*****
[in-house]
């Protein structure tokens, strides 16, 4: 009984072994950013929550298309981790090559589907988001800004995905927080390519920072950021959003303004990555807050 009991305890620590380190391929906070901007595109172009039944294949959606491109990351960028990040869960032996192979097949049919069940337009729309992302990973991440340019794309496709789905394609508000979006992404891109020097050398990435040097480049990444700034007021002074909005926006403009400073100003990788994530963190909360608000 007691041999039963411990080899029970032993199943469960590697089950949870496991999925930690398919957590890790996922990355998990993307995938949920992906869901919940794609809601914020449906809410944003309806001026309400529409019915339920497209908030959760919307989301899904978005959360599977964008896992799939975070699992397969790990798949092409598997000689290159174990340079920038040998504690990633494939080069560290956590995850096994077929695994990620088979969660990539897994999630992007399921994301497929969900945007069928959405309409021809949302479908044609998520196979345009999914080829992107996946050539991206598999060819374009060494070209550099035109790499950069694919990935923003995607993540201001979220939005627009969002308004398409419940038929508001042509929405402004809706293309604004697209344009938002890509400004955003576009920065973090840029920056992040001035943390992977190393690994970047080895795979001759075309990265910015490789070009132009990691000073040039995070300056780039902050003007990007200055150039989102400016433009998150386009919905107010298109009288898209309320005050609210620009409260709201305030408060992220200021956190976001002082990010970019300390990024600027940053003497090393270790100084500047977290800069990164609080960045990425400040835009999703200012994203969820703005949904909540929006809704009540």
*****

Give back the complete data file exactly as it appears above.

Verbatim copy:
[in-house]
């Protein structure tokens, strides 16, 4: 009984072994950013929550298309981790090559589907988001800004995905927080390519920072950021959003303004990555807050 009991305890620590380190391929906070901007595109172009039944294949959606491109990351960028990040869960032996192979097949049919069940337009729309992302990973991440340019794309496709789905394609508000979006992404891109020097050398990435040097480049990444700034007021002074909005926006403009400073100003990788994530963190909360608000 007691041999039963411990080899029970032993199943469960590697089950949870496991999925930690398919957590890790996922990355998990993307995938949920992906869901919940794609809601914020449906809410944003309806001026309400529409019915339920497209908030959760919307989301899904978005959360599977964008896992799939975070699992397969790990798949092409598997000689290159174990340079920038040998504690990633494939080069560290956590995850096994077929695994990620088979969660990539897994999630992007399921994301497929969900945007069928959405309409021809949302479908044609998520196979345009999914080829992107996946050539991206598999060819374009060494070209550099035109790499950069694919990935923003995607993540201001979220939005627009969002308004398409419940038929508001042509929405402004809706293309604004697209344009938002890509400004955003576009920065973090840029920056992040001035943390992977190393690994970047080895795979001759075309990265910015490789070009132009990691000073040039995070300056780039902050003007990007200055150039989102400016433009998150386009919905107010298109009288898209309320005050609210620009409260709201305030408060992220200021956190976001002082990010970019300390990024600027940053003497090393270790100084500047977290800069990164609080960045990425400040835009999703200012994203969820703005949904909540929006809704009540």